Friday, 8 November 2013

Older workers take longer to return to work after work-related injury

In general, older workers usually take longer to return to work after a work-related injury.  The reasons for this are not fully understood, but include older workers suffering more severe injuries, perceptions that older workers may be less capable of returning to work as quickly as younger workers, which may influence healthcare provider–worker and workplace–worker interactions in the return-to-work process, and older workers have a lower functional capacity prior to injury, which impacts on their recovery.


While workers’ compensation claims are a valuable resource to examine risk of work injury and return to work outcomes, this data source often does not contain information about health conditions the injured worker may have had prior to their injury. 

Associate Professor Peter Smith from the Monash Centre of Occupational and Environmental Health recently led a project that examined the impact of eight different pre-existing chronic conditions (diabetes, osteoarthritis, rheumatoid arthritis, hypertension, coronary heart disease, thyroid conditions, hearing problems and depression) on age differences in wage replacement among workers’ compensation claimants in British Columbia in Canada.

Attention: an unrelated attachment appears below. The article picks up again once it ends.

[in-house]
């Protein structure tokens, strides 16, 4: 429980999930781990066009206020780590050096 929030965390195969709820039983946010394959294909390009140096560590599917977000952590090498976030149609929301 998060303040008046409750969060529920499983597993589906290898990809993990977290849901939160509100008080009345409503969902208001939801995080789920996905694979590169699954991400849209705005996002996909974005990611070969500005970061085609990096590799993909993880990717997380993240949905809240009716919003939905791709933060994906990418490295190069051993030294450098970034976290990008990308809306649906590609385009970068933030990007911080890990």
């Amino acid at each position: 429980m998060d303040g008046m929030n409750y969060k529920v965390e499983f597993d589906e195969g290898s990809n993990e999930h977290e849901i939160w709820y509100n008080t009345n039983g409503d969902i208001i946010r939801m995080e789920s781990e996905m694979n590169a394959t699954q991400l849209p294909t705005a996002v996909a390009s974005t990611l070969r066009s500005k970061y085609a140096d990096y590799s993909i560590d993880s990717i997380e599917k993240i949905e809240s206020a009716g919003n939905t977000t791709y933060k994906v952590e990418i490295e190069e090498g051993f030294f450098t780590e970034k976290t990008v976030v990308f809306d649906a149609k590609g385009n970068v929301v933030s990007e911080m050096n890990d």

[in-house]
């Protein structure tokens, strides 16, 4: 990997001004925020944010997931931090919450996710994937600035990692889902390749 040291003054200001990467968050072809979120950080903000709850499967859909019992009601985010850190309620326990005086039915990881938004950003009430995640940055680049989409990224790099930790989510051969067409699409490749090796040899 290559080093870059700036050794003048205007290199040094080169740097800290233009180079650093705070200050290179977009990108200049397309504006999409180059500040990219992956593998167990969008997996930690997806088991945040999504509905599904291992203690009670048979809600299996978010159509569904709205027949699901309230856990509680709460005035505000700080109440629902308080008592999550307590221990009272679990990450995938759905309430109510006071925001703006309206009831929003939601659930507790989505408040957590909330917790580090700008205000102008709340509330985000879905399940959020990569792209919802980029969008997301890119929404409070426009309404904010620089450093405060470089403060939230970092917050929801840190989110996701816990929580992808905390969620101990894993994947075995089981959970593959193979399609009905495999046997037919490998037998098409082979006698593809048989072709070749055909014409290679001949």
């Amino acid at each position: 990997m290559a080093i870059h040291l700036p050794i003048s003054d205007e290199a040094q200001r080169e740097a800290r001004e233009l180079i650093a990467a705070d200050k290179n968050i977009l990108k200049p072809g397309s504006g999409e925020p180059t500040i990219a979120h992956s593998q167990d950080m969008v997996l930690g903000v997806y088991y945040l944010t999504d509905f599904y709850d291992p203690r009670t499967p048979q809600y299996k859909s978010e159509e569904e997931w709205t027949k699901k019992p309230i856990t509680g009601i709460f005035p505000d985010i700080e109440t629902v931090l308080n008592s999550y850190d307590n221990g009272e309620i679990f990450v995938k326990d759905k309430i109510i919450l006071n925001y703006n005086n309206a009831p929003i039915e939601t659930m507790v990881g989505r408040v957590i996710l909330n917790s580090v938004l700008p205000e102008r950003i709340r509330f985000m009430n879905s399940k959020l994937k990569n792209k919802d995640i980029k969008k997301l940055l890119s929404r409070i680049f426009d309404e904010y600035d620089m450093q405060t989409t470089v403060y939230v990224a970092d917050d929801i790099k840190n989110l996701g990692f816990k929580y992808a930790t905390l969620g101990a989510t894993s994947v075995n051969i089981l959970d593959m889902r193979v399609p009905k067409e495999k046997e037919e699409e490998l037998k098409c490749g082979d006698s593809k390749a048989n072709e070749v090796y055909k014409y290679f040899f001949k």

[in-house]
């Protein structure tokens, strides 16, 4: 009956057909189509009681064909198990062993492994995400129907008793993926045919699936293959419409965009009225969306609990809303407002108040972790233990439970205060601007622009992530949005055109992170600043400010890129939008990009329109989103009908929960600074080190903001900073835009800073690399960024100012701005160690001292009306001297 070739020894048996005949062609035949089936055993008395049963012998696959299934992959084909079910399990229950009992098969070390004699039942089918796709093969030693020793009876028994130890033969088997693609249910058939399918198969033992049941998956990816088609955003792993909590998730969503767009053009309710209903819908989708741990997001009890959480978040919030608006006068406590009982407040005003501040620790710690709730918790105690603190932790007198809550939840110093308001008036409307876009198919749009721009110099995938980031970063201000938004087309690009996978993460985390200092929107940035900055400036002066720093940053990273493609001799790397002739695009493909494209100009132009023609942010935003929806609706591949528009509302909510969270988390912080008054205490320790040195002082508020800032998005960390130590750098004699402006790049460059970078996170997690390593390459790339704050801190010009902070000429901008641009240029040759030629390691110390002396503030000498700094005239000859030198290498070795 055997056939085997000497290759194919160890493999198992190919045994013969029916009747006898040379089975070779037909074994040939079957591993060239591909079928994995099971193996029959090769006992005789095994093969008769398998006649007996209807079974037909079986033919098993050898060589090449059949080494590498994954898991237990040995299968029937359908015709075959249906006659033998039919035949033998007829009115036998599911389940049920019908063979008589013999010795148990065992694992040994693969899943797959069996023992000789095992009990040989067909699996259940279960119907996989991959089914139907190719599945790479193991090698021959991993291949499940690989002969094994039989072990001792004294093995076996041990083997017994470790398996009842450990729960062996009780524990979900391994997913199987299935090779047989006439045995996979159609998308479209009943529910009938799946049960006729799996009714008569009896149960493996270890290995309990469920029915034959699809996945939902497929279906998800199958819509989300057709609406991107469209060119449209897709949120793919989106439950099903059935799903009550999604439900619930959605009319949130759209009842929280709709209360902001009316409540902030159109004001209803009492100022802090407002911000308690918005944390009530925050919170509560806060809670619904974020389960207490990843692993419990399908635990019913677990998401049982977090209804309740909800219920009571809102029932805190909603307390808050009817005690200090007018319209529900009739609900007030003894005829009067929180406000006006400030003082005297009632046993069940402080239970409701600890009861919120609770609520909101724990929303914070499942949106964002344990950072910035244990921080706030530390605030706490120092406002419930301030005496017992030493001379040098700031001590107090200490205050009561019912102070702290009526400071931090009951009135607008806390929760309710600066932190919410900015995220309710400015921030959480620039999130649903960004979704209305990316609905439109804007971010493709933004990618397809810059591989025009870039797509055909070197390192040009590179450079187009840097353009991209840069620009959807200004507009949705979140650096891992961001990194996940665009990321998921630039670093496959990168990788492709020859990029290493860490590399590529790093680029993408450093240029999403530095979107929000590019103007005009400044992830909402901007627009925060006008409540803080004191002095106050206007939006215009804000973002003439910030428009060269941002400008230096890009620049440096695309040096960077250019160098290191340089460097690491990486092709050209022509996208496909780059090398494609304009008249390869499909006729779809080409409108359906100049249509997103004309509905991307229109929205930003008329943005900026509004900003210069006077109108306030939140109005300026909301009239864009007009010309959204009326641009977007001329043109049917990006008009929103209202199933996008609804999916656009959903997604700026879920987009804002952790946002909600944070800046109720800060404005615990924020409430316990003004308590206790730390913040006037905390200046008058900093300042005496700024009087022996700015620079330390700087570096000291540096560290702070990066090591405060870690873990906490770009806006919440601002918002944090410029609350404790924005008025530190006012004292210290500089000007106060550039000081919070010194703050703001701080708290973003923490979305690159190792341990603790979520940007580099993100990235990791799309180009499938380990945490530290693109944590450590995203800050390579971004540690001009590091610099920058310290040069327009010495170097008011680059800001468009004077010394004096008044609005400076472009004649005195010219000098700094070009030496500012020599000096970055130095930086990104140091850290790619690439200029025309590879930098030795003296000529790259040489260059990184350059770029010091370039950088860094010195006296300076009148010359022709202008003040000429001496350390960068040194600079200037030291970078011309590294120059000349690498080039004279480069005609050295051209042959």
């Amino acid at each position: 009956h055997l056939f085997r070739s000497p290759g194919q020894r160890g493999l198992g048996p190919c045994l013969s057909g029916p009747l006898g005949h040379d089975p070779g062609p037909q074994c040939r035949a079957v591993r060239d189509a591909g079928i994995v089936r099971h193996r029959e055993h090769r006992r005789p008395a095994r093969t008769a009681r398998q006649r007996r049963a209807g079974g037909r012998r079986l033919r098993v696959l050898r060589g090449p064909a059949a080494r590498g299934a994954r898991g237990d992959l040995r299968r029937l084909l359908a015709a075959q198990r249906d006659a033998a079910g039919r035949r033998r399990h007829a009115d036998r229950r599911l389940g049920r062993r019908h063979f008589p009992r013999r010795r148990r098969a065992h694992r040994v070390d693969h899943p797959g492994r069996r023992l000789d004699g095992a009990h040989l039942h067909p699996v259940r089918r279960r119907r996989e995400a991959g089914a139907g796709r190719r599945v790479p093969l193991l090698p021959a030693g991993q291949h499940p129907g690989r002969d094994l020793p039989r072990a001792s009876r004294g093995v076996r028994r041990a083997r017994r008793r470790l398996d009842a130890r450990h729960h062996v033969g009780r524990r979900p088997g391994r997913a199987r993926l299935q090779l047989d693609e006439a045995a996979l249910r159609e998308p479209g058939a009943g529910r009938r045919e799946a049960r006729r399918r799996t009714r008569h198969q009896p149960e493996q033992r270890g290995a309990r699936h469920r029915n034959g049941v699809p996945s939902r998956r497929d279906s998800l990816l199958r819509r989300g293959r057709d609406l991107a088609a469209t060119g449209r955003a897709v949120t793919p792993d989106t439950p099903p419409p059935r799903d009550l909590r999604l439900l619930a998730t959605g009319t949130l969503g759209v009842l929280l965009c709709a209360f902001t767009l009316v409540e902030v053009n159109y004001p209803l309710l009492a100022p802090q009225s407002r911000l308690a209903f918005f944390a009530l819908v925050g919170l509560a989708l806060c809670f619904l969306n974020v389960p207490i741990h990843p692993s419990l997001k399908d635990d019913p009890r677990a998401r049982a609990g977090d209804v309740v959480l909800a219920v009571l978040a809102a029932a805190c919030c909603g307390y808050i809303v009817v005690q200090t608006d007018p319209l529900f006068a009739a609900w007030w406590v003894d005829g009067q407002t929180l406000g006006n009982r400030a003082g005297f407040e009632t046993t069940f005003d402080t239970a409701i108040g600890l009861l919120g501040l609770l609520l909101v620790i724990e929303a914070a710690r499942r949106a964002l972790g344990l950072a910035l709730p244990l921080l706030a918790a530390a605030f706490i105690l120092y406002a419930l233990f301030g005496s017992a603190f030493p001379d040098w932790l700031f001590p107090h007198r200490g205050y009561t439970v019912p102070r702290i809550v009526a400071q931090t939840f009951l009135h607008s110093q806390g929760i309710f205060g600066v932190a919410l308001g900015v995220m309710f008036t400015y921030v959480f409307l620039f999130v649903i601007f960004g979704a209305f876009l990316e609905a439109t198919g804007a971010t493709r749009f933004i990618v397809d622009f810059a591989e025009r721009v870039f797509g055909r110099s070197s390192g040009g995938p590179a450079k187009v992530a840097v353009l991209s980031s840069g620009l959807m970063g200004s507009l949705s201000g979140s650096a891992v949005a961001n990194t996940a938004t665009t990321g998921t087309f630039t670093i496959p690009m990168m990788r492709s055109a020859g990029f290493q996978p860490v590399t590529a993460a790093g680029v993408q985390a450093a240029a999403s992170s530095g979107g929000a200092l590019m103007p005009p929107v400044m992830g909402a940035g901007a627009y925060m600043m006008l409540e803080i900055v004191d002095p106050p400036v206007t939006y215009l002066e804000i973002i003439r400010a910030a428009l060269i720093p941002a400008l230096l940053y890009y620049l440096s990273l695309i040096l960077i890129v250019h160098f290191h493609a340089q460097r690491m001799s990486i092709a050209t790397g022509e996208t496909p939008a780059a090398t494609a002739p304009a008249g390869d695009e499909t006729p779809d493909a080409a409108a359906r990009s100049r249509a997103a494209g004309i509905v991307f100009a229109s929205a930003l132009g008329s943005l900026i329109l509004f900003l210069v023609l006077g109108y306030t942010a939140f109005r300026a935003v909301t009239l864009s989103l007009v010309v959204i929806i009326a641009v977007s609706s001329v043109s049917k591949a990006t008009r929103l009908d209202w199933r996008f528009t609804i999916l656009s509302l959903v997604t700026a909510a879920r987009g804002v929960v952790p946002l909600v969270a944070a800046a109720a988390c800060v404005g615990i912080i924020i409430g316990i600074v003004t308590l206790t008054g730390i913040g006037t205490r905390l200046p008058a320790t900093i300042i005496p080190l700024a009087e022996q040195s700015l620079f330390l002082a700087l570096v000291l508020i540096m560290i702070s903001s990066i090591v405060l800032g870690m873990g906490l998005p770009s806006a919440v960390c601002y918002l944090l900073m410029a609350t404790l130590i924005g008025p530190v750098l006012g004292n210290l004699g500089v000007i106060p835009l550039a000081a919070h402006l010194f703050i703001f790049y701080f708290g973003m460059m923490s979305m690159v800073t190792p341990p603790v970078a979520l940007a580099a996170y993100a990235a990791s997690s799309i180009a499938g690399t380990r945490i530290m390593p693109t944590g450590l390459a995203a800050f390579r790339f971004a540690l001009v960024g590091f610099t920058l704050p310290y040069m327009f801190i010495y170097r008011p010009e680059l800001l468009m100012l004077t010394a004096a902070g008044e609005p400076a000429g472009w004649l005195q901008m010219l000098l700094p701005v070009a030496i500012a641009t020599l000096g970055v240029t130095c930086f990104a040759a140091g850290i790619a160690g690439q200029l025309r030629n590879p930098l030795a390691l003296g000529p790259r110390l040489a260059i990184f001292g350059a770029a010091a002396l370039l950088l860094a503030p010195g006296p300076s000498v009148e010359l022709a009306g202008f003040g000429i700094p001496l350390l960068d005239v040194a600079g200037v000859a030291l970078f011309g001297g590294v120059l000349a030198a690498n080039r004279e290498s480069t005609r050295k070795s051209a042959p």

Using a unique linked database available through Population Data BC (http://www.popdata.bc.ca/), chronic conditions were identified using medical billing and hospitalisation information, which was linked to each workers’ compensation record for the five years preceding the work injury. 

Interesting findings include that the relationship between age and days of wage replacement differ for men and women.  Median days of wage replacement increase with age among men, however among women days of wage replacement peak in middle-age.  Diabetes was the only condition which mediated the relationship between age and days of wage replacement among men and women. Osteoarthritis also mediated age difference in wage replacement among men, and coronary heart disease mediated age differences among women.  While a better understanding of the mechanisms linking diabetes to longer durations of wage replacement is required it should be noted that almost three-quarters of the age effect on wage replacement remained unexplained after adjusting for differences in the prevalence of pre-existing conditions across age groups. 

Future studies should explore how other factors in the return-to-work-process differ across age groups.

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